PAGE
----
Adverse pregnancy outcomes independently tied to later atherosclerotic cardiovascular disease

In a large multi-ethnic cohort study of postmenopausal women, researchers found that hypertensive disorders in pregnancy, as well as low birth weight, were independently associated with atherosclerotic cardiovascular disease (ASCVD) in this patient cohort, after adjusting for standard risk factors and other adverse pregnancy outcomes.

Results of the study, by Nisha I. Parikh, MD, MPH, UCSF School of Medicine, University of California, San Francisco, and colleagues, were published in JAMA Cardiology.

Since cardiovascular disease is the leading cause of death among women in the United States, and pregnancy is an exposure unique to women, it makes sense to examine the role adverse pregnancy outcomes potentially play in cardiovascular disease.

In fact, in a commentary accompanying the study, Odayme Quesada, MD, Chrisandra Shufelt, MD, MS, and C. Noel Bairey Merz, MD, all of the Barbra Streisand Women’s Heart Center, Cedars-Sinai Smidt Heart Institute in Los Angeles, referred to pregnancy as a risk factor “literally under our collective noses.”

According to Parikh and colleagues, evidence shows there are associations between adverse pregnancy outcomes (APOs) and ASCVD, but gaps remain.

“For example, most prior studies of these APOs have not adjusted for all established ASCVD risk factors, many were not prospective or lacked long-term follow-up, and few have been conducted in multiethnic cohorts,” Parikh and colleagues wrote. “Furthermore, most studies have only examined the association of a single APO with ASCVD risk, even though several APOs may occur in the same woman.”

In this study, Parikh and colleagues assessed the APO risk in participants of the Women’s Health Initiative (WHI), a longitudinal cohort study consisting of randomized trials of hormone therapy, dietary changes, and calcium/vitamin D supplementation, as well as an observational study. Postmenopausal and ethnically diverse women between the ages of 50 and 79 were enrolled WHI between the years 1994 and 1998 and were followed prospectively.

The APO history of participants in the WHI was assessed using a 2017 questionnaire that included 6 questions on APOs during any pregnancy and was sent out to surviving enrollees who still participated in the study.

Of the 48,113 participants who responded to the survey, 28.8% reported 1 or more APOs. Among those women ASCVD was more frequent (7.6%) than in women who reported no APOs (5.8%).

When analyzed separately, each APO (gestational diabetes, hypertensive disorders of pregnancy, low birth weight, high birth weight, and preterm delivery) was significantly associated with ASCVD and, except for high birth weight, each remained statistically significantly associated with ASCVD after adjusting for traditional ASCVD risk factors.

When all of the APOs were analyzed jointly for their association with ASCVD (in a model adjusted for traditional ASCVD risk factors), only hypertensive disorders of pregnancy with an adjusted OR of 1.34, and low birth rate with an adjusted OR of 1.18, were independently associated with ASCVD.

These results did not change when adjusting for race/ethnicity, income, education, BMI, breastfeeding, or parity.

“Our study supports guideline recommendations that clinicians should consider a history of pregnancy-associated disorders when assessing ASCVD risk in older women,” wrote Parikh and colleagues. “Indeed, our results suggest that hypertensive disorders of pregnancy and low birth weight are the most important APOs to consider as potential risk enhancers.” They suggested that further research is needed to understand those mechanisms that might link those two APOs with late atherosclerotic cardiovascular disease.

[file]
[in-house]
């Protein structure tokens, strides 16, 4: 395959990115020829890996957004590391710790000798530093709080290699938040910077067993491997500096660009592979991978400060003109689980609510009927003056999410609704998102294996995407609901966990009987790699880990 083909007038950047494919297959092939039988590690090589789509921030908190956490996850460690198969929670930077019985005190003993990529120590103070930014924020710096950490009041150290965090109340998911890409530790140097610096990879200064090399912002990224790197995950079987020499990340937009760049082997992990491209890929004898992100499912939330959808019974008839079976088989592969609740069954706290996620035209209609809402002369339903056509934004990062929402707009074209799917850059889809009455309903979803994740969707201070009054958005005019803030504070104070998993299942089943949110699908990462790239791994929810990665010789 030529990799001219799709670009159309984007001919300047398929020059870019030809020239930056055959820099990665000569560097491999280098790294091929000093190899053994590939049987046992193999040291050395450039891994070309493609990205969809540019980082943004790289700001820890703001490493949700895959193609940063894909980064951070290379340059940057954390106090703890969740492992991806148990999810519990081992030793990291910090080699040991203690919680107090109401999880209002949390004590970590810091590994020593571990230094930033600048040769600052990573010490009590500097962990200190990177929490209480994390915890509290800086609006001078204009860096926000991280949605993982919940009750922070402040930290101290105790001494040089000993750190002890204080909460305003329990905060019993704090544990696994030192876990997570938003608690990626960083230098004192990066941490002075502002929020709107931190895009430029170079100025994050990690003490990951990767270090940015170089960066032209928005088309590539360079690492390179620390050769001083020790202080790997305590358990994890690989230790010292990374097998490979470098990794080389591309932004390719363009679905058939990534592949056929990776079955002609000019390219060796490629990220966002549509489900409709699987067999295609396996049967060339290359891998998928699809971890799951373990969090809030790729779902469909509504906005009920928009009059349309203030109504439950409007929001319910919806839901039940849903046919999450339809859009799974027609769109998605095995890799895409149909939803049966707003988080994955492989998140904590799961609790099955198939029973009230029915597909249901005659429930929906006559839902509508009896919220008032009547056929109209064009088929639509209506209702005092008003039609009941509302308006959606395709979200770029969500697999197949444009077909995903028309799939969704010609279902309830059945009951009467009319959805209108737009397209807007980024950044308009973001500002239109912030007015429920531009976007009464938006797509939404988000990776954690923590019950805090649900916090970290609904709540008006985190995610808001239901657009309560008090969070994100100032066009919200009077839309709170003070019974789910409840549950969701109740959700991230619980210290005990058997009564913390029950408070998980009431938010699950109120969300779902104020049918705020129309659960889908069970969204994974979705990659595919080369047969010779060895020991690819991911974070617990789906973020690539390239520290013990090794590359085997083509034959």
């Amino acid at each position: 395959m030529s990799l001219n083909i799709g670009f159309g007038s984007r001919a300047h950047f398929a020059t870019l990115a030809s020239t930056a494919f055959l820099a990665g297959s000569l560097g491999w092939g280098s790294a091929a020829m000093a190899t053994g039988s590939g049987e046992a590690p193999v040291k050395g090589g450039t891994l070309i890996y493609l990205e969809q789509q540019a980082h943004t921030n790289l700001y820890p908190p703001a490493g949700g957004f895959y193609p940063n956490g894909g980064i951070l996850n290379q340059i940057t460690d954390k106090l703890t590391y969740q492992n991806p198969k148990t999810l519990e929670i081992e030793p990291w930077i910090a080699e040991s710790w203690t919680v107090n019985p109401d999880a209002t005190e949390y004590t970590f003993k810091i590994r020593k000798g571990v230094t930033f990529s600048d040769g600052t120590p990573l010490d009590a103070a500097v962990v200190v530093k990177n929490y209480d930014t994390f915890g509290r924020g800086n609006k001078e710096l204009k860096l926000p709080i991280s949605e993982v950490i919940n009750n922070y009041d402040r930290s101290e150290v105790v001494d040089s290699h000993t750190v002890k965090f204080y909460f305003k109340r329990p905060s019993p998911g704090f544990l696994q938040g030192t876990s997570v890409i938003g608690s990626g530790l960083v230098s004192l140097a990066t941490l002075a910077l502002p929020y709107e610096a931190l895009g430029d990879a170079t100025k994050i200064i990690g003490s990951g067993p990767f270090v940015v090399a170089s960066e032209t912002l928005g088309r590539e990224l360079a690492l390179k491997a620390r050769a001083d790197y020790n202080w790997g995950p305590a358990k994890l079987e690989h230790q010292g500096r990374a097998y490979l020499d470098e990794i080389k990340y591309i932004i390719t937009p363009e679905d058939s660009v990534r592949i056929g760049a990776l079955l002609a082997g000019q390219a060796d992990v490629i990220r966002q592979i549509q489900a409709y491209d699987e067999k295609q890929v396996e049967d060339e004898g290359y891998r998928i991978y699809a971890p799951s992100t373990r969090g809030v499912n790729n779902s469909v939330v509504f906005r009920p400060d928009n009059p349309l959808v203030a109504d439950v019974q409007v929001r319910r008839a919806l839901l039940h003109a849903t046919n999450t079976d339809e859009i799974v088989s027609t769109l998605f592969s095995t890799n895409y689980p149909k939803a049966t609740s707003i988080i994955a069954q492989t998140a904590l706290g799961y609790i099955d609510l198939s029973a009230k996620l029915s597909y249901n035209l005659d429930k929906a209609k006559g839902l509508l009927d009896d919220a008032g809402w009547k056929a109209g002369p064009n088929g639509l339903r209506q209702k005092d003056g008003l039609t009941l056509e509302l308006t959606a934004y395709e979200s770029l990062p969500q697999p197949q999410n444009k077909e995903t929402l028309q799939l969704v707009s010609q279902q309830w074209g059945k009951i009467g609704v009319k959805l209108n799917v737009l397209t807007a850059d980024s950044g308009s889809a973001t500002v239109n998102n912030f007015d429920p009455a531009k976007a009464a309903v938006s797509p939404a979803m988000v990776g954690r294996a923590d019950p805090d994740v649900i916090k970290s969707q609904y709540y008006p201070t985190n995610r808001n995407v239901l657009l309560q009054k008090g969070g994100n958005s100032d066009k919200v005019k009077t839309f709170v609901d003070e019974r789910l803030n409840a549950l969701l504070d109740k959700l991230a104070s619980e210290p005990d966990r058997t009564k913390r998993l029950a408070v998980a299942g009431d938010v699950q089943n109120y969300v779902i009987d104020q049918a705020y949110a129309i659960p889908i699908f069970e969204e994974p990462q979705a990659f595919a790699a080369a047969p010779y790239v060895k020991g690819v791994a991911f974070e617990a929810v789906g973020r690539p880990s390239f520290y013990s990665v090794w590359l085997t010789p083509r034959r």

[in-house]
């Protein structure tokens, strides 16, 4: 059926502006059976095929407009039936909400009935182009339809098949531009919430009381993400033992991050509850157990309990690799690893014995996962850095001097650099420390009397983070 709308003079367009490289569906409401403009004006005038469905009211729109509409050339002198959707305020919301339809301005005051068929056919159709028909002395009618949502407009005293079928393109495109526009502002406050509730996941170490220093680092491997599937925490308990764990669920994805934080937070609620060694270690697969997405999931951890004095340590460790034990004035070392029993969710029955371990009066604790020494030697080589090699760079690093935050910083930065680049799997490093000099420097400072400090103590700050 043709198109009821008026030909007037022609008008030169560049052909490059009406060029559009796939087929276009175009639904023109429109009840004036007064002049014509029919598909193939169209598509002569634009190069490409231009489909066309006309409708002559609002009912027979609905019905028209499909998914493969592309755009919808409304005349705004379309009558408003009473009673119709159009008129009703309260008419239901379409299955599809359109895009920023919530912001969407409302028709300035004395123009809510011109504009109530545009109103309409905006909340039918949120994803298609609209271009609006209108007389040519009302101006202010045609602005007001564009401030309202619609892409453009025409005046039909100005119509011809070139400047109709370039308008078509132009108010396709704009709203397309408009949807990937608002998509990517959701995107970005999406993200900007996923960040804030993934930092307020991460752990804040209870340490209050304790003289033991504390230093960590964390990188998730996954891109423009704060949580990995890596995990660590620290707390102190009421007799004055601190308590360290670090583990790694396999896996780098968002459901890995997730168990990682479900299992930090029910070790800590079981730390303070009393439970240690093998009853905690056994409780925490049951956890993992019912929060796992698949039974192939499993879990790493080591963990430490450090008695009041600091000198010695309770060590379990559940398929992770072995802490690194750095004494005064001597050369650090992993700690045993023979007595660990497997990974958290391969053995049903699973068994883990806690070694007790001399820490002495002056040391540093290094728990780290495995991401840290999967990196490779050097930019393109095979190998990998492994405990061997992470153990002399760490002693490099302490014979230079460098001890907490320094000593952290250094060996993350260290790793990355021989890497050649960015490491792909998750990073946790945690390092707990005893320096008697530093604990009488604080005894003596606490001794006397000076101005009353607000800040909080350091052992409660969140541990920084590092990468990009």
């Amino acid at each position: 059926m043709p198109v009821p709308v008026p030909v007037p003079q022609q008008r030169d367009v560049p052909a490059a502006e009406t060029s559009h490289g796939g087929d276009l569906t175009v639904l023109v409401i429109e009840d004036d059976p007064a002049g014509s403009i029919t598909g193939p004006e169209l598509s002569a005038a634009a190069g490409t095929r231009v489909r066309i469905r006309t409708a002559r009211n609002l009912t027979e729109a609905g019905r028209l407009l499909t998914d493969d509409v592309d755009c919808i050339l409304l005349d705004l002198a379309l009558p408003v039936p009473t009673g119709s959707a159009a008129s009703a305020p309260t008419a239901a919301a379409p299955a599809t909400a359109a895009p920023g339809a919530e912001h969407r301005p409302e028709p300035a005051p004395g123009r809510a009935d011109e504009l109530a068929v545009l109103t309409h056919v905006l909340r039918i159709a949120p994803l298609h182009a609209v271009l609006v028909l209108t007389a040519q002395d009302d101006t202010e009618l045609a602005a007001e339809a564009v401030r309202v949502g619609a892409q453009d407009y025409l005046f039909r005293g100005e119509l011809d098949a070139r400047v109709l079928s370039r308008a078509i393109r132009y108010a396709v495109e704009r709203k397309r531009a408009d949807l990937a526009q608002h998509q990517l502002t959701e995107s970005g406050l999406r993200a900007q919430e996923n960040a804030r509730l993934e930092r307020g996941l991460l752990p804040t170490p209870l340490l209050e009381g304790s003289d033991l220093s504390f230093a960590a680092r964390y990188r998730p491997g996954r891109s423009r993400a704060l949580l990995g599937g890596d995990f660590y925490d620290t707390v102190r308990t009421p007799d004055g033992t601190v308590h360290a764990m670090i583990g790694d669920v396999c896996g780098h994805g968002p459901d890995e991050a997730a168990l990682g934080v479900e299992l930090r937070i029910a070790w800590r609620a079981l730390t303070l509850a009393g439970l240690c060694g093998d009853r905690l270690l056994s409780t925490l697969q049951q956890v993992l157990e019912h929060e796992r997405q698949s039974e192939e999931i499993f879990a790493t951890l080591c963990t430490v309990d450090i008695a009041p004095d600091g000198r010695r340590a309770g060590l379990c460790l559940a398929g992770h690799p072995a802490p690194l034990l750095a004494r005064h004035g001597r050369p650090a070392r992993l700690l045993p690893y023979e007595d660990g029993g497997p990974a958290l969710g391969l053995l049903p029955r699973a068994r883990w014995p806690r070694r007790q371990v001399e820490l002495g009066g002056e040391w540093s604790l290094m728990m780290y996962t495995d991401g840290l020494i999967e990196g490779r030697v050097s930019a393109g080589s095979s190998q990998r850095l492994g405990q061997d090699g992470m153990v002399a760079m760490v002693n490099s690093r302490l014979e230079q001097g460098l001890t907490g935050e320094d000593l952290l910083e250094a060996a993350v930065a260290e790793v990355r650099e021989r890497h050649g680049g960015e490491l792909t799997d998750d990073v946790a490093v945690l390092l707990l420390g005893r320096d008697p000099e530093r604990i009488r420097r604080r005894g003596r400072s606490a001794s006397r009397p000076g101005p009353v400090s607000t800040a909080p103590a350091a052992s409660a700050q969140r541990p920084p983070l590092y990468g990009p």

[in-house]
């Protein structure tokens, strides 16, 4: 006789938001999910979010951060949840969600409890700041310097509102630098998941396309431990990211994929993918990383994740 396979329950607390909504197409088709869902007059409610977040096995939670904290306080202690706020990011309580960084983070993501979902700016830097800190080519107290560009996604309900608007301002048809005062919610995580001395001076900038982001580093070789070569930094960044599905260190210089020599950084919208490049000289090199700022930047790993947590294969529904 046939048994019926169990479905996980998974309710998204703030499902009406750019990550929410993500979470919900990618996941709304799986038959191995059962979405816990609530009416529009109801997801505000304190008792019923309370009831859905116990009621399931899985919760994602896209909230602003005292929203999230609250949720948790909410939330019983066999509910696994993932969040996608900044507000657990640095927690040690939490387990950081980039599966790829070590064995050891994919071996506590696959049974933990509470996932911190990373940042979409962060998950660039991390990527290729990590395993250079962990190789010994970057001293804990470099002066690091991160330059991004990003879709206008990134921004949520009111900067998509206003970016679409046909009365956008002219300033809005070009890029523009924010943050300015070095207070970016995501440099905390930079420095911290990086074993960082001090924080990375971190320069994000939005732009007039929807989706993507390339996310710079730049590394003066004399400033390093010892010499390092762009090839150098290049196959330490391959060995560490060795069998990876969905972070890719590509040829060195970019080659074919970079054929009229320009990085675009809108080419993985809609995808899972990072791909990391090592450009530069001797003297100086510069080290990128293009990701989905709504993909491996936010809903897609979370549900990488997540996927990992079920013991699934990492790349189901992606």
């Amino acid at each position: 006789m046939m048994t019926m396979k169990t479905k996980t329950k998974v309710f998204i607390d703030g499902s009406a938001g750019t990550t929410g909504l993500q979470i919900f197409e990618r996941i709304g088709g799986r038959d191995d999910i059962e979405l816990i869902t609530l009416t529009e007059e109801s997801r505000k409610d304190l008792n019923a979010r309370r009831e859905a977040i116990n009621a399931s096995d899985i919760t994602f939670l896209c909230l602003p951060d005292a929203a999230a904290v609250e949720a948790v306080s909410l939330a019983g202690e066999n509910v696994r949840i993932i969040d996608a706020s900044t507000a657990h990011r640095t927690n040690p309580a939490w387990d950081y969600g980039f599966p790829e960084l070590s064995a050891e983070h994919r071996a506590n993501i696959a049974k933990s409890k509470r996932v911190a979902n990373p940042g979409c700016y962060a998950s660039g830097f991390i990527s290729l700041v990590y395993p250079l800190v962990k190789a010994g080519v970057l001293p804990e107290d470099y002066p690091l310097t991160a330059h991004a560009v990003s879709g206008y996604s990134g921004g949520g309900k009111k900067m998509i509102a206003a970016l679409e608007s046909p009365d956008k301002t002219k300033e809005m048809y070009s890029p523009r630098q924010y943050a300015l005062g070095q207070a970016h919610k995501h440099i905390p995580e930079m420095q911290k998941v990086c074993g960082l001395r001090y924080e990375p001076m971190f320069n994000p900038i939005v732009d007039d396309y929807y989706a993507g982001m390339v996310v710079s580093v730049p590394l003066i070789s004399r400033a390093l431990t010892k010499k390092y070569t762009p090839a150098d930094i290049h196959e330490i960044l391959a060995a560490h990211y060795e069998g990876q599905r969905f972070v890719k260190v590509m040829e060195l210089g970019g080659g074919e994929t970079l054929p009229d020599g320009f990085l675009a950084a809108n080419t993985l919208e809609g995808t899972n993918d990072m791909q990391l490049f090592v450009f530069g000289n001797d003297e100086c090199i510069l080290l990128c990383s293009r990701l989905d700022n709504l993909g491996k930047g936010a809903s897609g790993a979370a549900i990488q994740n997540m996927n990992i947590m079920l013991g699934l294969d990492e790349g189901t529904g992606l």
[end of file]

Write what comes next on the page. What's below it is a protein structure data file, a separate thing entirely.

Quesada and colleagues wrote that the study’s results “convincingly show that hypertensive disorders of pregnancy and low birth weight are independently associated with future CVD in women after adjustment for established risk factors and other APOs.”

They further suggested that policy actions are needed ensure that pregnancy or APO history should he required EHR fields in medical and surgical history, APOs are identified and entered into the EHR at the time of delivery, and that clinicians and continuity of care systems have increased access to APO EHR history.

“Finally, these new data support generation of new hypotheses regarding links between APOs and CVD to be tested for sex-specific, mechanistic understanding and novel treatments,” Quesada and colleagues concluded.

  1. Adverse pregnancy outcomes are associated with the risk of atherosclerotic cardiovascular disease in post-menopausal women.

  2. Specifically, hypertensive disorders of pregnancy, as well as low birth weight, are independently associated with ASCVD after adjusting for standard risk factors and other adverse pregnancy outcomes.

Michael Bassett, Contributing Writer, BreakingMED™

Quesada, Shufelt, and Merz report that article was was supported by the National Heart, Lung and Blood Institutes (contracts N01-HV-68161, N01-HV-68162, N01-HV-68163, and N01-HV-68164), the National Institute on Aging (grants U01 64829, U01 HL649141, U01 HL649241, T32 HL69751, K23HL105787, K23HL127262, K23HL125941, and 1R03 AG032631), the National Center for Research Resources (General Clinical Research Centers grant MO1-RR00425), the National Center for Advancing Translational Sciences (grants UL1TR000124 and UL1TR000064), and the Edythe L. Broad Women’s Heart Research Fellowship and the Constance Austin Women’s Heart Health Fellowship (both at Cedars-Sinai Medical Center), the Barbra Streisand Women’s Cardiovascular Research and Education Program at Cedars-Sinai Medical Center, the Linda Joy Pollin Women’s Heart Health Program, and the Erika Glazer Women’s Heart Health Project.

Cat ID: 102

Topic ID: 74,102,730,102,308,6,914,41,192,916,925